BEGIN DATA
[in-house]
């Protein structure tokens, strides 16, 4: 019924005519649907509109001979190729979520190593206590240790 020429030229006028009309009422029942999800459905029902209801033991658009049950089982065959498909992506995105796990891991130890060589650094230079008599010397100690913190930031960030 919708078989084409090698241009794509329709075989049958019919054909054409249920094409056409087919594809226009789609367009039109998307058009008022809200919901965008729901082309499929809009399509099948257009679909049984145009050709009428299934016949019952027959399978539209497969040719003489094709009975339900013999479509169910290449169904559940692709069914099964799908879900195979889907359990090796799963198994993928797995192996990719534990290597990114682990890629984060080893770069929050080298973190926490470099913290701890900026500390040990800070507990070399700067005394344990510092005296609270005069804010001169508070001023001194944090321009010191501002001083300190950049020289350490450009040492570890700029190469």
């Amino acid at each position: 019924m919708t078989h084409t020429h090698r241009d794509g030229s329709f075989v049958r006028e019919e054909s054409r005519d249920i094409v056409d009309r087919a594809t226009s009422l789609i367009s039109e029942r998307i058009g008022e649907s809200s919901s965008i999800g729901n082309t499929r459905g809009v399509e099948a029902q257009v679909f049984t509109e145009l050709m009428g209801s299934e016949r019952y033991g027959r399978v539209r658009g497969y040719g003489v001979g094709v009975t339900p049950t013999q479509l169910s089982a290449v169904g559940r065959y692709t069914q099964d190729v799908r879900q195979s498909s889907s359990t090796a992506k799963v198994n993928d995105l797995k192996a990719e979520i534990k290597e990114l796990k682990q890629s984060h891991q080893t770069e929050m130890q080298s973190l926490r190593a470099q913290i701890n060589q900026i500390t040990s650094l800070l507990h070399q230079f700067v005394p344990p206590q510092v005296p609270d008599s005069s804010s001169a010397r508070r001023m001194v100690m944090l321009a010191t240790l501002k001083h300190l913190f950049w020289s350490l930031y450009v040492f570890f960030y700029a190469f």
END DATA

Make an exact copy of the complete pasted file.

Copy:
[in-house]
């Protein structure tokens, strides 16, 4: 019924005519649907509109001979190729979520190593206590240790 020429030229006028009309009422029942999800459905029902209801033991658009049950089982065959498909992506995105796990891991130890060589650094230079008599010397100690913190930031960030 919708078989084409090698241009794509329709075989049958019919054909054409249920094409056409087919594809226009789609367009039109998307058009008022809200919901965008729901082309499929809009399509099948257009679909049984145009050709009428299934016949019952027959399978539209497969040719003489094709009975339900013999479509169910290449169904559940692709069914099964799908879900195979889907359990090796799963198994993928797995192996990719534990290597990114682990890629984060080893770069929050080298973190926490470099913290701890900026500390040990800070507990070399700067005394344990510092005296609270005069804010001169508070001023001194944090321009010191501002001083300190950049020289350490450009040492570890700029190469």
């Amino acid at each position: 019924m919708t078989h084409t020429h090698r241009d794509g030229s329709f075989v049958r006028e019919e054909s054409r005519d249920i094409v056409d009309r087919a594809t226009s009422l789609i367009s039109e029942r998307i058009g008022e649907s809200s919901s965008i999800g729901n082309t499929r459905g809009v399509e099948a029902q257009v679909f049984t509109e145009l050709m009428g209801s299934e016949r019952y033991g027959r399978v539209r658009g497969y040719g003489v001979g094709v009975t339900p049950t013999q479509l169910s089982a290449v169904g559940r065959y692709t069914q099964d190729v799908r879900q195979s498909s889907s359990t090796a992506k799963v198994n993928d995105l797995k192996a990719e979520i534990k290597e990114l796990k682990q890629s984060h891991q080893t770069e929050m130890q080298s973190l926490r190593a470099q913290i701890n060589q900026i500390t040990s650094l800070l507990h070399q230079f700067v005394p344990p206590q510092v005296p609270d008599s005069s804010s001169a010397r508070r001023m001194v100690m944090l321009a010191t240790l501002k001083h300190l913190f950049w020289s350490l930031y450009v040492f570890f960030y700029a190469f």